We knew we needed more solar power when we bought the boat - it only had four small 46 watt panels that equaled 184 watts total. But how much is too much? The only restriction is money - although having the space to put them does start to creep in as the number 1 restriction, because you can run out of room to put them pretty quickly.
I had two options: 1. Put them on the fiberglass hardtop or 2. Install them on the solar rack above my dinghy in place of the smaller panels. I would then have to relocate the small panels to the hard top or elsewhere.
The top of the solar rack is actually about 17' off the ground
We went back and forth on the location weighing the pros and cons of each decision - and for some reason or another, I ended on making a new (and gargantuan) solar rack for above the dinghy. It will measure 120" x 77" and I had it all figured out - down to the sixteenth of an inch. We'll make a new slide adjustment for the starboard side, we'll have supports front and back/and side to side. It will be awesome!! and so I thought.
Some "dry runs" to see what the possibilities were
Maybe it won't be too bad after all
We went down to the local metal shop and purchased about $200 worth of 1 1/2" aluminium angle stock and delivered it to the metal shop right next door to my boat. He said he'd have it done lickidy-split - about 2 weeks later, we got the finished product (I wasn't in that big of a hurry anyway.)
We brought it home and quickly hoisted it up into place. And it was big - but I was prepared for that. I had done drawings and photo-shopping to get an idea of how big is was going to be. But to back up for just a bit, why did we opt for the solar rack and not the hard top? I really don't know other than to not take up our entire hardtop with solar panels - my sons might want to use it as a launch pad into the water; we might want to store stuff up there; I don't really know - but the decision was made to make a massive solar rack and put it above the dinghy.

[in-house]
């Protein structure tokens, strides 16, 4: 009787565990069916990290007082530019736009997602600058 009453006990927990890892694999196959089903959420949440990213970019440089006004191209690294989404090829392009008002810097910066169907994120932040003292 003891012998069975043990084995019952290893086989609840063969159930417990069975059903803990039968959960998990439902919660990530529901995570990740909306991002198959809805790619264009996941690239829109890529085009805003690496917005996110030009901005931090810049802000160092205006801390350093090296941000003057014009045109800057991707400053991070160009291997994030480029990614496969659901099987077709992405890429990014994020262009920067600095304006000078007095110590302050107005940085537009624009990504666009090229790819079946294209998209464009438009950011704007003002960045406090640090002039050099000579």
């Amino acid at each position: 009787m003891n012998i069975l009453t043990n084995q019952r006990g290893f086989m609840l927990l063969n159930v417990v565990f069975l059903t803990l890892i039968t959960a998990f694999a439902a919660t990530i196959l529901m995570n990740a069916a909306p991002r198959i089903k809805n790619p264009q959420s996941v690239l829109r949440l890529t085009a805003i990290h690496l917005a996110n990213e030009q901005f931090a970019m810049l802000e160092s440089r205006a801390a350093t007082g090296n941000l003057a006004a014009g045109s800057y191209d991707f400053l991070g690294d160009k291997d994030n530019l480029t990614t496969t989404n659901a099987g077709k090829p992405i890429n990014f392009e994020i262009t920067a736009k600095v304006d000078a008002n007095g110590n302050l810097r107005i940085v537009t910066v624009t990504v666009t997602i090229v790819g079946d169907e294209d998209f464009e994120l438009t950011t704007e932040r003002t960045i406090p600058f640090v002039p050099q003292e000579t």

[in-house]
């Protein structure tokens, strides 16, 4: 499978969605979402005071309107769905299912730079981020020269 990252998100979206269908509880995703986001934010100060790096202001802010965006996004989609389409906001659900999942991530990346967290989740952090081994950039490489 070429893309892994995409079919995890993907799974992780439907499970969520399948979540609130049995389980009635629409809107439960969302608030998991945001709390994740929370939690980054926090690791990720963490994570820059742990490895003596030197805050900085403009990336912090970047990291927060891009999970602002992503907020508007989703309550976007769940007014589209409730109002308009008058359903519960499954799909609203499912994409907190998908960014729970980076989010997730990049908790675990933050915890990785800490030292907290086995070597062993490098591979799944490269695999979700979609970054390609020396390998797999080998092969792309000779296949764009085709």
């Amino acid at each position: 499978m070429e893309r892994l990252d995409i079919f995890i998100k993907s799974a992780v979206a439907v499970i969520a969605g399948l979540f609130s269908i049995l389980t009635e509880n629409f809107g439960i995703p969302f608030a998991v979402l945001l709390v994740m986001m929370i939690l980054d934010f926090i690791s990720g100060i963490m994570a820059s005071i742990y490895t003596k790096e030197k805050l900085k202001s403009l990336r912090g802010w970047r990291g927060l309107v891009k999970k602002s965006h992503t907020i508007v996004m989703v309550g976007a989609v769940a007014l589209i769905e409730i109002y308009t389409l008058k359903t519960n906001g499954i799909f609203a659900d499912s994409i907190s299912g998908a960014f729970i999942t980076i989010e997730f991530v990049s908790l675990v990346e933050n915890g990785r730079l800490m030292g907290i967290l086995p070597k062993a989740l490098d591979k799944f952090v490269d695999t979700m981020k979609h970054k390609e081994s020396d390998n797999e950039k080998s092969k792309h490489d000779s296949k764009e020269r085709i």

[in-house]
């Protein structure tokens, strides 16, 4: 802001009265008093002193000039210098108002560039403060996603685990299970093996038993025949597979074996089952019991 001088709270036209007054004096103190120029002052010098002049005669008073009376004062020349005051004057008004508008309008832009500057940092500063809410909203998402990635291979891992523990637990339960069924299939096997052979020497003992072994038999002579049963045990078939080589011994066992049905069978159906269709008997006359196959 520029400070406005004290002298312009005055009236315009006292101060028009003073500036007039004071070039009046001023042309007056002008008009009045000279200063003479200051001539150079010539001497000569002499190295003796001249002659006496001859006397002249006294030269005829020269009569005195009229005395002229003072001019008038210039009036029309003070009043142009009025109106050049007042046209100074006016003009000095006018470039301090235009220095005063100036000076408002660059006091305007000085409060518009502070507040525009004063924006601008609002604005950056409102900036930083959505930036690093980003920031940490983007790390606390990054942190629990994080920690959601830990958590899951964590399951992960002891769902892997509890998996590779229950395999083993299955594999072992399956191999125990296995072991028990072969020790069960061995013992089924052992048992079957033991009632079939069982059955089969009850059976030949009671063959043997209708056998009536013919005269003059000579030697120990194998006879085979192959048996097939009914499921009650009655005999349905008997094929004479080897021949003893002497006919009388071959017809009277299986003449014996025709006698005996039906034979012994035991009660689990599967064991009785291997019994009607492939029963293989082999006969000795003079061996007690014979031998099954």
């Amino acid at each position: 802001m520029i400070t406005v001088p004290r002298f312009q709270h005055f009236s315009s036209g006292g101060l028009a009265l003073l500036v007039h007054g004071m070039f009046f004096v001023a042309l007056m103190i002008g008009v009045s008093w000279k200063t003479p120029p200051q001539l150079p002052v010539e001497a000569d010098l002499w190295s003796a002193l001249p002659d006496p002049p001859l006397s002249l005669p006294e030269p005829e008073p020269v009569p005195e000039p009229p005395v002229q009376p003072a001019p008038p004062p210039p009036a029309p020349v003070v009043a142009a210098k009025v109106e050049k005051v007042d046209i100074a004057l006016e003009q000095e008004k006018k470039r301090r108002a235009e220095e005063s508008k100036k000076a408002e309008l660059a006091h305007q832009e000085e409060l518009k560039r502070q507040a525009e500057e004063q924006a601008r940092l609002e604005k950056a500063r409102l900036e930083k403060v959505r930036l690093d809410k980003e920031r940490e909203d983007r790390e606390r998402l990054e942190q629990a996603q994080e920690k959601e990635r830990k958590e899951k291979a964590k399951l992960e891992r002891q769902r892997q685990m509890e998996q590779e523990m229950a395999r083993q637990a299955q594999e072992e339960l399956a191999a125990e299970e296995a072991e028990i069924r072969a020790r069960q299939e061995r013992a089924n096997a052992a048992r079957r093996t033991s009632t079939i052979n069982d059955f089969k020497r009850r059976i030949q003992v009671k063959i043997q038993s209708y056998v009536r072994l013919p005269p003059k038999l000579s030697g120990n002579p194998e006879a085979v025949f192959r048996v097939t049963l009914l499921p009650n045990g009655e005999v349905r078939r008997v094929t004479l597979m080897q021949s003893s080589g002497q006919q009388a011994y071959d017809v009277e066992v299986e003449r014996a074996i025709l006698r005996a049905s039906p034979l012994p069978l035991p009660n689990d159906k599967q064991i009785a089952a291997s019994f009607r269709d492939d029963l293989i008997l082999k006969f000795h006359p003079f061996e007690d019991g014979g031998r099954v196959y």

And it was good - it fit right into place, and soon we were test fitting our solar panels into the rack to see what we'd gotten ourselves into. And they fit perfectly; one right after the other - the measurements I'd given the fabricator were spot-on! But soon after the panels were in place, a quick movement of one corner up and down and I started to get that sinking feeling.....the one where you just might have wasted a few hundred dollars and a few days of work kind of feeling. So I tugged on it again - and this massive wave of movement rippled over the entire three panels - and if that wasn't enough, the entire solar rack moved about 2 inches from side to side - it moved so much, that it even moved the massive dinghy davits that bolt through the back of the boat. And I slowly convinced myself that this was a bad idea.
Tami....you remember that solar rack I had built...well...
Now, I just had to convince my son and my wife that this was a bad idea and that the panels now needed to go on the hardtop where I knew in my gut that they needed to go from the beginning.
The next day, we had the old panels back in place but with a couple extra side-to-side supports and an additional slide support - and then it was time to wait on the Z brackets to install on the preferred location. I also bought 80' of 6 awg wire to run to the control panel that will be located under my berth, right next to the battery bank along with a 50 amp shut-off switch.
Four days later, we were installing the Z brackets on the panels and putting them into place. The only thing we had to watch for is how close the boom came to the panels - my boom will actually hit the hardtop if let out enough - and so if I have solar panels that stick up another 3" then the boom will hit it even sooner. So we cheated all the panels as far back on the top that we could - and it was an easy install. A little dab of 5200 and six screws each and we had the panel installed. We then wired each one together in parallel and attached it to the wire we had previously installed while we were waiting on the brackets.
Justin wiring up 3 panels with 6 AWG
1024 watts of solar power kickin' ass!
In the end, the panels look right at home on the hardtop and I don't have to worry about them ripping off my boat in a stiff breeze. And what about all the added power I have to run all my shit? ....well, that's priceless my friend.